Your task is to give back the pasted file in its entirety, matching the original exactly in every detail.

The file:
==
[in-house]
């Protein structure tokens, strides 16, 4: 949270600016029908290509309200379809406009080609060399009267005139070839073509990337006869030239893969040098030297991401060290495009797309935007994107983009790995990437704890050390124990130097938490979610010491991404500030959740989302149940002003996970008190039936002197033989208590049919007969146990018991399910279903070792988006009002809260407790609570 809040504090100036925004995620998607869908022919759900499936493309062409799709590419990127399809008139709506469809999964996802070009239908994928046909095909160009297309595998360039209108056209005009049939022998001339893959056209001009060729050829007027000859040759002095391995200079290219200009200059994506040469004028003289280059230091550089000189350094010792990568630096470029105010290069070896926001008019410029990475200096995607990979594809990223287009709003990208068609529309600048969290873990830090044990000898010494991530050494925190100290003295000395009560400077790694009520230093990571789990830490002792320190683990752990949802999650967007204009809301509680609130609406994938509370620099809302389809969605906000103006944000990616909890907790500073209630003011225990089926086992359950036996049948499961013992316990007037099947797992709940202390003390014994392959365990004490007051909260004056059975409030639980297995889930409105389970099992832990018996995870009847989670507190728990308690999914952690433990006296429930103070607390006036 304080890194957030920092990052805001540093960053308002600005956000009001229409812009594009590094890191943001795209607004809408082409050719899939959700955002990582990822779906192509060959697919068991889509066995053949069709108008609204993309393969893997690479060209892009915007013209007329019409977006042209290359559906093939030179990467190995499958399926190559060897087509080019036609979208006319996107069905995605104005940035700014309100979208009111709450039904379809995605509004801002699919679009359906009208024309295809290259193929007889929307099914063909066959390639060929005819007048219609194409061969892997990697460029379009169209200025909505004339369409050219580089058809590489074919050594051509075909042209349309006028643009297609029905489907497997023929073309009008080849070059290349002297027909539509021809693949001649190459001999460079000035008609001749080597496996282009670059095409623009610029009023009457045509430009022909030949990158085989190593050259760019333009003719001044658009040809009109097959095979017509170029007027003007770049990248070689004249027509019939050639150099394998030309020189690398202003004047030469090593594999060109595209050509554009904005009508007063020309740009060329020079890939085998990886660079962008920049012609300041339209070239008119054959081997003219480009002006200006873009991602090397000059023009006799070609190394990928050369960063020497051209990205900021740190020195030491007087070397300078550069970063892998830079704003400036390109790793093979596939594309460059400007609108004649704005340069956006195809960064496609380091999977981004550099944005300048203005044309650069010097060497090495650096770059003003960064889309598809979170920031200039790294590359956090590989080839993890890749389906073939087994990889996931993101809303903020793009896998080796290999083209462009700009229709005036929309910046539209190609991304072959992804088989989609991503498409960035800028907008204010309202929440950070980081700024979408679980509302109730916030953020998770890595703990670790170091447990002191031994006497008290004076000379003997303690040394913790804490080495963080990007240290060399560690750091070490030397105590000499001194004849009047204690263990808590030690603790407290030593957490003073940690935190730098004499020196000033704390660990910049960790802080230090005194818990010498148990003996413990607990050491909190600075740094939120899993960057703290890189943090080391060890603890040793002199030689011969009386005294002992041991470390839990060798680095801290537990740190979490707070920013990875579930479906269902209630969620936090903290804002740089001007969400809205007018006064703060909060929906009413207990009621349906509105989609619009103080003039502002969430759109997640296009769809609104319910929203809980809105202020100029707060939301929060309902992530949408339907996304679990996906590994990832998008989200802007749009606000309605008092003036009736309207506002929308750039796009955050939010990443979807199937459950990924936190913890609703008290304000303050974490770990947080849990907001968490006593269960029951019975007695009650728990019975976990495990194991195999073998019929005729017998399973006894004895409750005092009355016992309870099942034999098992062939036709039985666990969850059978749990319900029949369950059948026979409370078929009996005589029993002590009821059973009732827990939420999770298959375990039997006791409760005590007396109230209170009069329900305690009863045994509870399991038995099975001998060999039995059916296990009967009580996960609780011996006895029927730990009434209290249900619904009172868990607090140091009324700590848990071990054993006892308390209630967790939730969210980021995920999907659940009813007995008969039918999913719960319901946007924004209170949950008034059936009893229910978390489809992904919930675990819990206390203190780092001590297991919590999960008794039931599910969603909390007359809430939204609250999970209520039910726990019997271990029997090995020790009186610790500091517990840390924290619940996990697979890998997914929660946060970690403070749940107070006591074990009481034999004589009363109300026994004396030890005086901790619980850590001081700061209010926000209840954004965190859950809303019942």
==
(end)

[in-house]
């Protein structure tokens, strides 16, 4: 949270600016029908290509309200379809406009080609060399009267005139070839073509990337006869030239893969040098030297991401060290495009797309935007994107983009790995990437704890050390124990130097938490979610010491991404500030959740989302149940002003996970008190039936002197033989208590049919007969146990018991399910279903070792988006009002809260407790609570 809040504090100036925004995620998607869908022919759900499936493309062409799709590419990127399809008139709506469809999964996802070009239908994928046909095909160009297309595998360039209108056209005009049939022998001339893959056209001009060729050829007027000859040759002095391995200079290219200009200059994506040469004028003289280059230091550089000189350094010792990568630096470029105010290069070896926001008019410029990475200096995607990979594809990223287009709003990208068609529309600048969290873990830090044990000898010494991530050494925190100290003295000395009560400077790694009520230093990571789990830490002792320190683990752990949802999650967007204009809301509680609130609406994938509370620099809302389809969605906000103006944000990616909890907790500073209630003011225990089926086992359950036996049948499961013992316990007037099947797992709940202390003390014994392959365990004490007051909260004056059975409030639980297995889930409105389970099992832990018996995870009847989670507190728990308690999914952690433990006296429930103070607390006036 304080890194957030920092990052805001540093960053308002600005956000009001229409812009594009590094890191943001795209607004809408082409050719899939959700955002990582990822779906192509060959697919068991889509066995053949069709108008609204993309393969893997690479060209892009915007013209007329019409977006042209290359559906093939030179990467190995499958399926190559060897087509080019036609979208006319996107069905995605104005940035700014309100979208009111709450039904379809995605509004801002699919679009359906009208024309295809290259193929007889929307099914063909066959390639060929005819007048219609194409061969892997990697460029379009169209200025909505004339369409050219580089058809590489074919050594051509075909042209349309006028643009297609029905489907497997023929073309009008080849070059290349002297027909539509021809693949001649190459001999460079000035008609001749080597496996282009670059095409623009610029009023009457045509430009022909030949990158085989190593050259760019333009003719001044658009040809009109097959095979017509170029007027003007770049990248070689004249027509019939050639150099394998030309020189690398202003004047030469090593594999060109595209050509554009904005009508007063020309740009060329020079890939085998990886660079962008920049012609300041339209070239008119054959081997003219480009002006200006873009991602090397000059023009006799070609190394990928050369960063020497051209990205900021740190020195030491007087070397300078550069970063892998830079704003400036390109790793093979596939594309460059400007609108004649704005340069956006195809960064496609380091999977981004550099944005300048203005044309650069010097060497090495650096770059003003960064889309598809979170920031200039790294590359956090590989080839993890890749389906073939087994990889996931993101809303903020793009896998080796290999083209462009700009229709005036929309910046539209190609991304072959992804088989989609991503498409960035800028907008204010309202929440950070980081700024979408679980509302109730916030953020998770890595703990670790170091447990002191031994006497008290004076000379003997303690040394913790804490080495963080990007240290060399560690750091070490030397105590000499001194004849009047204690263990808590030690603790407290030593957490003073940690935190730098004499020196000033704390660990910049960790802080230090005194818990010498148990003996413990607990050491909190600075740094939120899993960057703290890189943090080391060890603890040793002199030689011969009386005294002992041991470390839990060798680095801290537990740190979490707070920013990875579930479906269902209630969620936090903290804002740089001007969400809205007018006064703060909060929906009413207990009621349906509105989609619009103080003039502002969430759109997640296009769809609104319910929203809980809105202020100029707060939301929060309902992530949408339907996304679990996906590994990832998008989200802007749009606000309605008092003036009736309207506002929308750039796009955050939010990443979807199937459950990924936190913890609703008290304000303050974490770990947080849990907001968490006593269960029951019975007695009650728990019975976990495990194991195999073998019929005729017998399973006894004895409750005092009355016992309870099942034999098992062939036709039985666990969850059978749990319900029949369950059948026979409370078929009996005589029993002590009821059973009732827990939420999770298959375990039997006791409760005590007396109230209170009069329900305690009863045994509870399991038995099975001998060999039995059916296990009967009580996960609780011996006895029927730990009434209290249900619904009172868990607090140091009324700590848990071990054993006892308390209630967790939730969210980021995920999907659940009813007995008969039918999913719960319901946007924004209170949950008034059936009893229910978390489809992904919930675990819990206390203190780092001590297991919590999960008794039931599910969603909390007359809430939204609250999970209520039910726990019997271990029997090995020790009186610790500091517990840390924290619940996990697979890998997914929660946060970690403070749940107070006591074990009481034999004589009363109300026994004396030890005086901790619980850590001081700061209010926000209840954004965190859950809303019942």